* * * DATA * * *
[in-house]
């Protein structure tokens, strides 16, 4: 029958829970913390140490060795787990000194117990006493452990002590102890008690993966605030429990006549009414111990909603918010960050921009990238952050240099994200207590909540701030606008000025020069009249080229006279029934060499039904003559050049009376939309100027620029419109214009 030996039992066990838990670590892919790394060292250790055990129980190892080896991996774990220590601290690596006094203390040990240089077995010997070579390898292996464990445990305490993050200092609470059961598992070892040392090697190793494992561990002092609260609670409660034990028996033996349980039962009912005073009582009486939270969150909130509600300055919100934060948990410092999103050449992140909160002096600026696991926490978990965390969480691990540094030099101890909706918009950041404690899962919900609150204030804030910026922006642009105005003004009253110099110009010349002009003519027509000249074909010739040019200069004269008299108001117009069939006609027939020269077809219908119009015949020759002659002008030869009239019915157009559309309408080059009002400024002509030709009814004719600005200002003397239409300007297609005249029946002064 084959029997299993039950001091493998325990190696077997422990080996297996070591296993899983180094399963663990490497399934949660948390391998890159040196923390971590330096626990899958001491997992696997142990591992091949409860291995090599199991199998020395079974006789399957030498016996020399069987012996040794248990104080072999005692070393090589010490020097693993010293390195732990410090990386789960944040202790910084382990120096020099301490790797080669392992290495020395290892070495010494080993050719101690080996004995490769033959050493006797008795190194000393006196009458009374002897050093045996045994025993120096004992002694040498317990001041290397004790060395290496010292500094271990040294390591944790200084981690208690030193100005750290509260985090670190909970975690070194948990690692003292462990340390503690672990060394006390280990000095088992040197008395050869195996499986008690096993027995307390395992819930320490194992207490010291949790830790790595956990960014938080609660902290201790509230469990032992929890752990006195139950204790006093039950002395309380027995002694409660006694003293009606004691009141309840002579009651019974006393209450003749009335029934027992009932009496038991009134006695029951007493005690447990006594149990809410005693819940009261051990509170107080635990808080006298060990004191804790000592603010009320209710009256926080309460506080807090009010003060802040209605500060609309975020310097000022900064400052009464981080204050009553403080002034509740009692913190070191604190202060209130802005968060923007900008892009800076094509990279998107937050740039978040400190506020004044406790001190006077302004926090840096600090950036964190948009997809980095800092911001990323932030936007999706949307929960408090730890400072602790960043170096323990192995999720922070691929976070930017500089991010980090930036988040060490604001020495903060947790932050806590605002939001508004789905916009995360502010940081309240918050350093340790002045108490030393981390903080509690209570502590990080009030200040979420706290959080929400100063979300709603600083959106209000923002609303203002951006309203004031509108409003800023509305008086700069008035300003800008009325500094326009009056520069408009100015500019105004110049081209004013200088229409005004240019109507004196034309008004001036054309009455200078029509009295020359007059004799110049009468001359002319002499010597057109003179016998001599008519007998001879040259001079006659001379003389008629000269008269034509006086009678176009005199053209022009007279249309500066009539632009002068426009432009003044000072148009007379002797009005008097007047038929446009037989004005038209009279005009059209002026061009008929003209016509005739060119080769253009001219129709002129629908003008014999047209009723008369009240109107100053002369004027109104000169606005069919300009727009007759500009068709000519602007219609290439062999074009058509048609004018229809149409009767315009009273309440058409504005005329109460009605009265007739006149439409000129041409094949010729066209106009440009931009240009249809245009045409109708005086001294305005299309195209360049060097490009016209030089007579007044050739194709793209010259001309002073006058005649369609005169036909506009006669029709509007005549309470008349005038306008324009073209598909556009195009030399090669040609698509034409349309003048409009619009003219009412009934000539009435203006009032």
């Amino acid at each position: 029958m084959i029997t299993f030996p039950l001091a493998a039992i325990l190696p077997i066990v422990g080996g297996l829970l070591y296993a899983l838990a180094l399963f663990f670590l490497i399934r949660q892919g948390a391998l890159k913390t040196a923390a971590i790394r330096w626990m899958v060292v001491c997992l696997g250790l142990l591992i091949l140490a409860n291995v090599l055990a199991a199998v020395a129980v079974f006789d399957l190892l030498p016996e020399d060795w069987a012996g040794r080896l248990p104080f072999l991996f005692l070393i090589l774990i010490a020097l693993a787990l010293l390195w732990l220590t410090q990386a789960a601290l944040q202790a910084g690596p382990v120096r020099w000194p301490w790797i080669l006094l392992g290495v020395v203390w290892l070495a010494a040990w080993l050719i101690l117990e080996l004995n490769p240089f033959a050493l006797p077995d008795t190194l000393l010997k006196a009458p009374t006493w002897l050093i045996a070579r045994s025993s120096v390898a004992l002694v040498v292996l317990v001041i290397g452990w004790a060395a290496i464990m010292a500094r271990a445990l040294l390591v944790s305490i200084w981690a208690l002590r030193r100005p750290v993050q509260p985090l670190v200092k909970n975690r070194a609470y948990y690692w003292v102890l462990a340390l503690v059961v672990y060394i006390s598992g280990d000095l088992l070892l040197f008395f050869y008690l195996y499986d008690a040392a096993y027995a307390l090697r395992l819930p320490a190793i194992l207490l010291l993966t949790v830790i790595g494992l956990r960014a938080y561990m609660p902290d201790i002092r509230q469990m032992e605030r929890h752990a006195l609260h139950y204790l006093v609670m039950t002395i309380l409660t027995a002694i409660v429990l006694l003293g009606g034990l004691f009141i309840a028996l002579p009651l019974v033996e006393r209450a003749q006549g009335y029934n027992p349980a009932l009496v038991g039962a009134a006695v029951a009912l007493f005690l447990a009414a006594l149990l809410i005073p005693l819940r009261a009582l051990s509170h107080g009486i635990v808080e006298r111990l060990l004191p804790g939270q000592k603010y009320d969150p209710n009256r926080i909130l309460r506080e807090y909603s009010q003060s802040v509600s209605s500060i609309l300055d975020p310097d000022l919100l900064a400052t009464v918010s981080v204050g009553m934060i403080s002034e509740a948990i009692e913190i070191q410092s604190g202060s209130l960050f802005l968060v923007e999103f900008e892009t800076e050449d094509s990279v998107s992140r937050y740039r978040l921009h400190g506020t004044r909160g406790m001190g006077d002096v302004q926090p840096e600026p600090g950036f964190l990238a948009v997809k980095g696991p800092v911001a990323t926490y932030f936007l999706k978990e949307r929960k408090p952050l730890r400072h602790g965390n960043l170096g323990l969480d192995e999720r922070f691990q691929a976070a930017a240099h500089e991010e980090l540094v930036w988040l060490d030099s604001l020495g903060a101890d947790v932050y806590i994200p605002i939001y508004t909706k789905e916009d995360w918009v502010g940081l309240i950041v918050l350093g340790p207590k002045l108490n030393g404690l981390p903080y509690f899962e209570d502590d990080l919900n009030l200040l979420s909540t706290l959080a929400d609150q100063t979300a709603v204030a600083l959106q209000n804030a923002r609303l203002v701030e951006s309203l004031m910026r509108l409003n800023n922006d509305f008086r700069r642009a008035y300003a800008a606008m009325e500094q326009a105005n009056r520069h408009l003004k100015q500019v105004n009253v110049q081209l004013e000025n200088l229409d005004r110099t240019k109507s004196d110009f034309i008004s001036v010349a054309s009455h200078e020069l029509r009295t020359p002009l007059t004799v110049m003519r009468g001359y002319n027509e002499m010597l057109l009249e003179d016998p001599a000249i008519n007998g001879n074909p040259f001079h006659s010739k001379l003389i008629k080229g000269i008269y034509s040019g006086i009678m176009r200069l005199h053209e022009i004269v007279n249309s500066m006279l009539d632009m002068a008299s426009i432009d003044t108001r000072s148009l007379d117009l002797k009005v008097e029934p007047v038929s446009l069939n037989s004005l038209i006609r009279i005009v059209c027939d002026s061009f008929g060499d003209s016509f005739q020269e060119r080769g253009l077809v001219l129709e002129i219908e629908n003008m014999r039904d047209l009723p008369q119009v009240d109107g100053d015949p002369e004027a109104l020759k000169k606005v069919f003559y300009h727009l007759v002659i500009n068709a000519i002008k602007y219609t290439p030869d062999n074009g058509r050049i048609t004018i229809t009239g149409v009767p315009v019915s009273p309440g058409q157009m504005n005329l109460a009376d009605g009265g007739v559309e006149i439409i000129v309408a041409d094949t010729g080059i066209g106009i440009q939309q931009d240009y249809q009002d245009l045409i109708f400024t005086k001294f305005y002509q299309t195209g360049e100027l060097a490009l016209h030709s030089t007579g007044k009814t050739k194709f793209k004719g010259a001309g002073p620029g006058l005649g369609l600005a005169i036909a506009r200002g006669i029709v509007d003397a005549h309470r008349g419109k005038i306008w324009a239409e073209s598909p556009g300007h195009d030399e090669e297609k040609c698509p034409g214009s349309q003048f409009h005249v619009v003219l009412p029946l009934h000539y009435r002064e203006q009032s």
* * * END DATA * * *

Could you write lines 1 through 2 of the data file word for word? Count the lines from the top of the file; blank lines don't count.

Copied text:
[in-house]
């Protein structure tokens, strides 16, 4: 029958829970913390140490060795787990000194117990006493452990002590102890008690993966605030429990006549009414111990909603918010960050921009990238952050240099994200207590909540701030606008000025020069009249080229006279029934060499039904003559050049009376939309100027620029419109214009 030996039992066990838990670590892919790394060292250790055990129980190892080896991996774990220590601290690596006094203390040990240089077995010997070579390898292996464990445990305490993050200092609470059961598992070892040392090697190793494992561990002092609260609670409660034990028996033996349980039962009912005073009582009486939270969150909130509600300055919100934060948990410092999103050449992140909160002096600026696991926490978990965390969480691990540094030099101890909706918009950041404690899962919900609150204030804030910026922006642009105005003004009253110099110009010349002009003519027509000249074909010739040019200069004269008299108001117009069939006609027939020269077809219908119009015949020759002659002008030869009239019915157009559309309408080059009002400024002509030709009814004719600005200002003397239409300007297609005249029946002064 084959029997299993039950001091493998325990190696077997422990080996297996070591296993899983180094399963663990490497399934949660948390391998890159040196923390971590330096626990899958001491997992696997142990591992091949409860291995090599199991199998020395079974006789399957030498016996020399069987012996040794248990104080072999005692070393090589010490020097693993010293390195732990410090990386789960944040202790910084382990120096020099301490790797080669392992290495020395290892070495010494080993050719101690080996004995490769033959050493006797008795190194000393006196009458009374002897050093045996045994025993120096004992002694040498317990001041290397004790060395290496010292500094271990040294390591944790200084981690208690030193100005750290509260985090670190909970975690070194948990690692003292462990340390503690672990060394006390280990000095088992040197008395050869195996499986008690096993027995307390395992819930320490194992207490010291949790830790790595956990960014938080609660902290201790509230469990032992929890752990006195139950204790006093039950002395309380027995002694409660006694003293009606004691009141309840002579009651019974006393209450003749009335029934027992009932009496038991009134006695029951007493005690447990006594149990809410005693819940009261051990509170107080635990808080006298060990004191804790000592603010009320209710009256926080309460506080807090009010003060802040209605500060609309975020310097000022900064400052009464981080204050009553403080002034509740009692913190070191604190202060209130802005968060923007900008892009800076094509990279998107937050740039978040400190506020004044406790001190006077302004926090840096600090950036964190948009997809980095800092911001990323932030936007999706949307929960408090730890400072602790960043170096323990192995999720922070691929976070930017500089991010980090930036988040060490604001020495903060947790932050806590605002939001508004789905916009995360502010940081309240918050350093340790002045108490030393981390903080509690209570502590990080009030200040979420706290959080929400100063979300709603600083959106209000923002609303203002951006309203004031509108409003800023509305008086700069008035300003800008009325500094326009009056520069408009100015500019105004110049081209004013200088229409005004240019109507004196034309008004001036054309009455200078029509009295020359007059004799110049009468001359002319002499010597057109003179016998001599008519007998001879040259001079006659001379003389008629000269008269034509006086009678176009005199053209022009007279249309500066009539632009002068426009432009003044000072148009007379002797009005008097007047038929446009037989004005038209009279005009059209002026061009008929003209016509005739060119080769253009001219129709002129629908003008014999047209009723008369009240109107100053002369004027109104000169606005069919300009727009007759500009068709000519602007219609290439062999074009058509048609004018229809149409009767315009009273309440058409504005005329109460009605009265007739006149439409000129041409094949010729066209106009440009931009240009249809245009045409109708005086001294305005299309195209360049060097490009016209030089007579007044050739194709793209010259001309002073006058005649369609005169036909506009006669029709509007005549309470008349005038306008324009073209598909556009195009030399090669040609698509034409349309003048409009619009003219009412009934000539009435203006009032």